Sen. Stavisky addresses the questions of whether teachers should be obligated to earn a master's degree in education, what should the emphasis of these programs be, and how best to prepare teachers for the challenges of today's classrooms.
On January 21, 2010, the State Education Department released its list of 57 “persistently lowest achieving” schools eligible for new funding for turnaround programs. Flushing High School was on the list. Its inclusion is troubling because in the last seven years Flushing High School has significantly improved its graduation rate, going from
ALBANY, NEW YORK (WXXI) - Governor Paterson is getting some complaints about his decision to target public colleges and universities in the half a billion dollars worth of budget cuts that he has ordered. Among the critics, are several of his fellow Democrats in the State Senate.
For Immediate Release: Wednesday, October 7, 2009Travis Proulx | firstname.lastname@example.org | 518-455-2415 STATEMENT FROM SENATORS TOBY ANN STAVISKY,DARREL J. AUBERTINE, NEIL D. BRESLIN, BRIAN X. FOLEY,SUZI OPPENHEIMER, WILLIAM STACHOWSKI, AND DAVID J.
First published in print: Sunday, July 12, 2009 As the State University of New York copes with two years of state funding cuts totaling $334 million, state Sen. Toby Stavisky raises a question worth asking: Why, at a time when SUNY has $450 million in cash, has it apparently rebuffed the Paterson administration's proposal to tap some of that money to offset those budget cuts? It turns out that SUNY has some answers to those questions. But the official word from Chancellor Nancy Zimpher's office is that she won't discuss the matter in public.
By JAMES M. ODATO, Capitol bureau First published in print: Wednesday, July 8, 2009 ALBANY -- It didn't take long for the new State University of New York Chancellor Nancy Zimpher to get under a lawmaker's skin.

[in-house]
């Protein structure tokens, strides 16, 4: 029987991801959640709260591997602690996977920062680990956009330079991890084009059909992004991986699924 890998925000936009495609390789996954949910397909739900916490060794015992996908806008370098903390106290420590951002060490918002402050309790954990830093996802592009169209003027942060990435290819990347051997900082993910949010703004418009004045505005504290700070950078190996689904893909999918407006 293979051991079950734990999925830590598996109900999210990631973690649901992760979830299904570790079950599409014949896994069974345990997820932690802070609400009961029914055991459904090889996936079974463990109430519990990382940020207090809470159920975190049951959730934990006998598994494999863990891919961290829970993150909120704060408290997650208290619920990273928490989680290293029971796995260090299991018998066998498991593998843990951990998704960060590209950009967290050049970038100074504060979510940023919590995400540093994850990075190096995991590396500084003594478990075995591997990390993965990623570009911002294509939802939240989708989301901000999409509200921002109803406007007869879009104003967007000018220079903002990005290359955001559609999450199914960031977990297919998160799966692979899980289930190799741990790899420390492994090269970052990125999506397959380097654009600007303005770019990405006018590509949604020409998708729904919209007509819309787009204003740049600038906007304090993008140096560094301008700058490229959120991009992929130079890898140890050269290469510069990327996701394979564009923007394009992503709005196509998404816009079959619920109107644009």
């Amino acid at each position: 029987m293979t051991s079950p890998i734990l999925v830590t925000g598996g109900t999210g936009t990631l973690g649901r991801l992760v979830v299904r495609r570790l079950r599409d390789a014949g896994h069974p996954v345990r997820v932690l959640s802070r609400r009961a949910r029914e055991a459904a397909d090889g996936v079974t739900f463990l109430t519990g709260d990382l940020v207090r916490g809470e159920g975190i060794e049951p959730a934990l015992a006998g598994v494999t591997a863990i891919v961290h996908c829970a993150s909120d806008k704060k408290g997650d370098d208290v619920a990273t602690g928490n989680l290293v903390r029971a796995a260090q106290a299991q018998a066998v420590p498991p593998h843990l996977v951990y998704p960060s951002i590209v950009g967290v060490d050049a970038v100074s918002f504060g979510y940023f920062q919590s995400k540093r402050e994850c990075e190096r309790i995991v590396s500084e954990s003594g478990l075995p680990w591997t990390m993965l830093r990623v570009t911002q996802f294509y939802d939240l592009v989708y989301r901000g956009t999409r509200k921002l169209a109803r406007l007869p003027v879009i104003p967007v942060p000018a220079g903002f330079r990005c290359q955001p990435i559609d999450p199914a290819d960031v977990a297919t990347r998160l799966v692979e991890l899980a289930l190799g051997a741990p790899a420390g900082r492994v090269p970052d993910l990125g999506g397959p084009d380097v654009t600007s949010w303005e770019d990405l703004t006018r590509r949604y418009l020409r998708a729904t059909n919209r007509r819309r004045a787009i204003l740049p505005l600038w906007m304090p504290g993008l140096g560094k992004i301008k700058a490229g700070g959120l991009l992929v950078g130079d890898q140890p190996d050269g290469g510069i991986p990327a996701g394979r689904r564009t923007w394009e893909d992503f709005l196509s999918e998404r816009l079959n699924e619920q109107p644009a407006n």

New York Senate Majority Leader Malcolm A. Smith and senior senators visited the College of Nanoscale Science and Engineering ("CNSE") of the University at Albany to receive a firsthand look at the world's leading model for nanotechnology education, research and development, and commercialization, and discuss emerging opportunities to drive high-tech economic investment and growth throughout New York State.
The State Senate passed the MTA budget late Wednesday night, closing the book on decades of mismanagement and fostering reform and a new accountability in the agency. This budget minimizes the devastating fare hikes and service cuts that had previously been suggested as a way to close the MTA’s budget gap, restores service cuts and enacts much-needed oversight.
By TOBY ANN STAVISKY First published: Wednesday, April 29, 2009 Deciding where to spend and which cuts can be made are the most difficult decisions any legislator faces. But voters expect their elected officials to make choices, and to stand up and show leadership in bad times as well as good.
A national economic downturn that hit New York particularly hard left the state with a $17 billion budget deficit. However, education was prioritized in the budget we recently passed for the first time in many years.
Senator Toby Ann Stavisky, Senate Majority Leader Malcolm Smith and other Queens elected officials attended a briefing at St. Francis Prep with Principal Brother Leonard Conway and officials from the New York State Department of Health regarding the recent cluster of H1N1 (swine) flu cases at the school. The principal and the Department of Health reassured the elected officials that St. Francis Prep has taken all appropriate measures, thoroughly cleaning the school building and filtering and replacing the air inside.
(Albany, NY) New York State Senator Toby Ann Stavisky today passed legislation that would require police to note whether drivers involved in a motor vehicle accident were using a cell phone at the time of the crash.